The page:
Similarly, we see that many statements in Pirkei Avot are relayed in three clauses. In fact, every single verse in the first chapter of Pirkei Avot is split into three. When further examining each verse, we see how the Sages clearly paralleled each of their three clauses to one of the three Sefirot. The first teaching comes from the men of the Great Assembly who taught: “Be cautious in judgement, raise many disciples, and make a fence around the Torah.” The first explicitly speaks of din, “judgement”, referring to the Sefirah of Gevurah. The second is about having many students, just as Chessed represents abundance (while Gevurah is restraint), and just as Abraham was famous for having many students (while Isaac, our Sages say, only had one). The last clause is about the Torah, and the Kabbalists always speak of the Torah as emanating from the central Sefirah of Tiferet, or Emet.

In the next verse, Shimon haTzadik teaches that “the world stands on three things: on the Torah, on the service of God, and on acts of kindness.” Once more, the parallel to the three Sefirot is clear: kindness is Chessed, service (avodah, literally “labour”) is Gevurah, and the Torah is Tiferet. Shimon’s student Antigonus taught: “Do not be as servants who serve their master for the sake of a reward; rather, be as servants who serve their master not for the sake of a reward; and may the awe of Heaven always be upon you.” The one who serves his master (or Master) only out of obligation and fear is in the difficult realm of Gevurah, while the one who serves his master out of love is, of course, in Chessed. Whatever the case, one should never forget the truth of who the real Master is, and have the awe of Heaven upon them (Tiferet).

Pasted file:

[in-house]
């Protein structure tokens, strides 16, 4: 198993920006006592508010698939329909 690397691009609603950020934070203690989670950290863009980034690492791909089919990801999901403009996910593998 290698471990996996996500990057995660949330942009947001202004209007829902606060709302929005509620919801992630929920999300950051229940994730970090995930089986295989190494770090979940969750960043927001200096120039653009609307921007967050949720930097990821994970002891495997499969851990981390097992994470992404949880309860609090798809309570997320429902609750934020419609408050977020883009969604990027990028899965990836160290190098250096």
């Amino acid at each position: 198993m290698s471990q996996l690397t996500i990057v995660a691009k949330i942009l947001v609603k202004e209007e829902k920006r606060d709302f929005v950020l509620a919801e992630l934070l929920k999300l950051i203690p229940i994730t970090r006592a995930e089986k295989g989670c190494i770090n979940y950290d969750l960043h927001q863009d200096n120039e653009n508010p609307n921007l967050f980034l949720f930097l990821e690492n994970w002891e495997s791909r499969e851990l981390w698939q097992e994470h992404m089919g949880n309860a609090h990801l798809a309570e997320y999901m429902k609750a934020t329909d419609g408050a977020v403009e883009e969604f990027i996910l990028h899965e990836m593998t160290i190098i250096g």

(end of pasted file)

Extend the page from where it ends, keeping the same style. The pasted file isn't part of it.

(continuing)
Then comes Yose ben Yoezer: “Let your home be a meeting place for the wise; dust yourself in the soil of their feet, and drink thirstily of their words.” The wise, like the Torah, stem from the Sefirah of Tiferet. One should roll around in the dust of their feet (meaning to humble one’s self before them, which is Gevurah) and drink thirstily (evoking water and abundance, both symbolic of Chessed).

His partner, Yose ben Yochanan, taught: “Let your home be wide open, and let the poor be members of your household, and do not engage in excessive conversation with the woman…” To have one’s door open is to be hospitable—Chessed. To remember the poor, who are undoubtedly experiencing tremendous din upon them, is Gevurah. We have already discussed in the past the real meaning of not speaking excessively to “the” woman. Rabbi Yose explains that this will ultimately lead a man to “neglect the study of Torah”—Tiferet.